Now that the board of the City University of New York has had time to reconsider, and reverse their ill-fated decision to deny playwright Tony Kushner an honorary degree for his criticism of Israel, attention is shifting to CUNY board member Jeffrey Wiesenfeld who led the charge against Kushner.
Wiesenfeld, who described Kushner as a “Jewish anti-Semite,” might have his own explaining to do about his fundraising for Mishmeret Yesha, an organization which assists settlements in organizing security and whose security chief said, “We don’t want to have anything to do with any organization that employs Arabs,” in a 2008 interview.
A YouTube video of the group’s training can be viewed here:
Wiesenfeld helps fund Mishmeret Yesha through the Israel Independence Fund, where he serves as a director along with CUNY faculty member Judith Friedman Rosen (who also sits on the board of Daniel Pipes’s Middle East Forum), but their names aren’t listed anywhere on the organization’s website (990 tax filings can be viewed here and here). The website does, however, proudly list Mishmeret Yesha as a recipient of the Fund’s financial support.
Back in 2008, Phil Weiss excerpted from a Jerusalem Post article about Mishmeret Yesha:
[Moshe] Hager-Lau [a rabbi and colonel who chairs “Premilitary Religious Academies” in the West Bank] asked Mishmeret Yesha , an organization that has trained more than 100 rapid response teams throughout Judea and Samaria, to help train the yeshiva students.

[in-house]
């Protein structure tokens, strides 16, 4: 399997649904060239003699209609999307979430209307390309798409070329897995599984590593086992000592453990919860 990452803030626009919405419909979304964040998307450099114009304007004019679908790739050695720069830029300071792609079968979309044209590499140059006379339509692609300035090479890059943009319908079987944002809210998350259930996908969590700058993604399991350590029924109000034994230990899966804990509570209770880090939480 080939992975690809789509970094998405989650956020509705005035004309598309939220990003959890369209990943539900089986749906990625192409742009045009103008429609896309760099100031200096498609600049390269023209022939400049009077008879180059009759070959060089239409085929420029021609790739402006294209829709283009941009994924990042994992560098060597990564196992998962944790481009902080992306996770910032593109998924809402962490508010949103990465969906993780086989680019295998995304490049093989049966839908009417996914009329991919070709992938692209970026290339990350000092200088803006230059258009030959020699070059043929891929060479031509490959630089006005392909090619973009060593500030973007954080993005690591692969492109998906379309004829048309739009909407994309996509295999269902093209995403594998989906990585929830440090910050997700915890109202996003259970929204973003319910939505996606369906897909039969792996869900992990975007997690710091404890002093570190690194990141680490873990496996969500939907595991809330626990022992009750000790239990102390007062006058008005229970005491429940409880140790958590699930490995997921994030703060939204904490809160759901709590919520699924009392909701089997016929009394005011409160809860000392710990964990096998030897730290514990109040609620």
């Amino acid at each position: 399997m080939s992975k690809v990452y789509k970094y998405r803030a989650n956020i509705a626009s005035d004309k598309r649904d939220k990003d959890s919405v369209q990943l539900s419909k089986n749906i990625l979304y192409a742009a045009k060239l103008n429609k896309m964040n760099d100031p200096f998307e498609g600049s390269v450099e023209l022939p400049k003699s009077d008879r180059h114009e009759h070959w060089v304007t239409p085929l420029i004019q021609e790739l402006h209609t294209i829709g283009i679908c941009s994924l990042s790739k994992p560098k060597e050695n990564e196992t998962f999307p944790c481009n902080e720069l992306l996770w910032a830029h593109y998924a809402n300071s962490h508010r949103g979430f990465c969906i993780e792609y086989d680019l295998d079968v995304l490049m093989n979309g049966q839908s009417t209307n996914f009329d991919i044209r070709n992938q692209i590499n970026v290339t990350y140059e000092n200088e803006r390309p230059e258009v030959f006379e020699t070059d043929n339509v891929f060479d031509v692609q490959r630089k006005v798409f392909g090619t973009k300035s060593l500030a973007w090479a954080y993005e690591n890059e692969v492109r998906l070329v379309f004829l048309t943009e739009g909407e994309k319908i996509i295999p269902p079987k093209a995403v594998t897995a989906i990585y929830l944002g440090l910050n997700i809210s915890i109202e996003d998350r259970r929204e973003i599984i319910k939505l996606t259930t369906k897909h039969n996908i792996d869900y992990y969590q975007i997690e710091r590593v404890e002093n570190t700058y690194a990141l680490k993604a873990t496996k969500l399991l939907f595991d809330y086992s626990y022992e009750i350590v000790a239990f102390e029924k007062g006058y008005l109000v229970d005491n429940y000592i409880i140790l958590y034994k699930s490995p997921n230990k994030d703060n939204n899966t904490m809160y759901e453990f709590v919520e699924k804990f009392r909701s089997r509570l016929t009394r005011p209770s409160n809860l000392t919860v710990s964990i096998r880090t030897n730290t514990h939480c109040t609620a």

Israel Danziger, head of operations at Mishmeret Yesha, said he had been asked by Hager-Lau to put together a general plan for educational institutions that would improve their preparedness to deal with terrorist infiltrations.
Danziger said the plan included an early-warning system; drills that would teach every settlement resident where to go in case of an attack; coordinating and practicing communications between emergency organizations and residents; and conducting periodic mock attacks.
However, one of Mishmeret Yesha’s central security demands is a no-Arab policy.
“We don’t want to have anything to do with any organization that employs Arabs,” said Danziger. “There is no sense in training a rapid response team in a settlement or an institution where you have a bunch of Arabs walking around gathering information.”
While Wiesenfeld might be regretting his decision to accuse Kushner of anti-Semitism, that scandal appears to be in the process of blowing over. But Wiesenfeld’s own apparent connections to bigotry and organizations which actively promote intolerance and racism in Israel and the occupied territories might not go away as easily.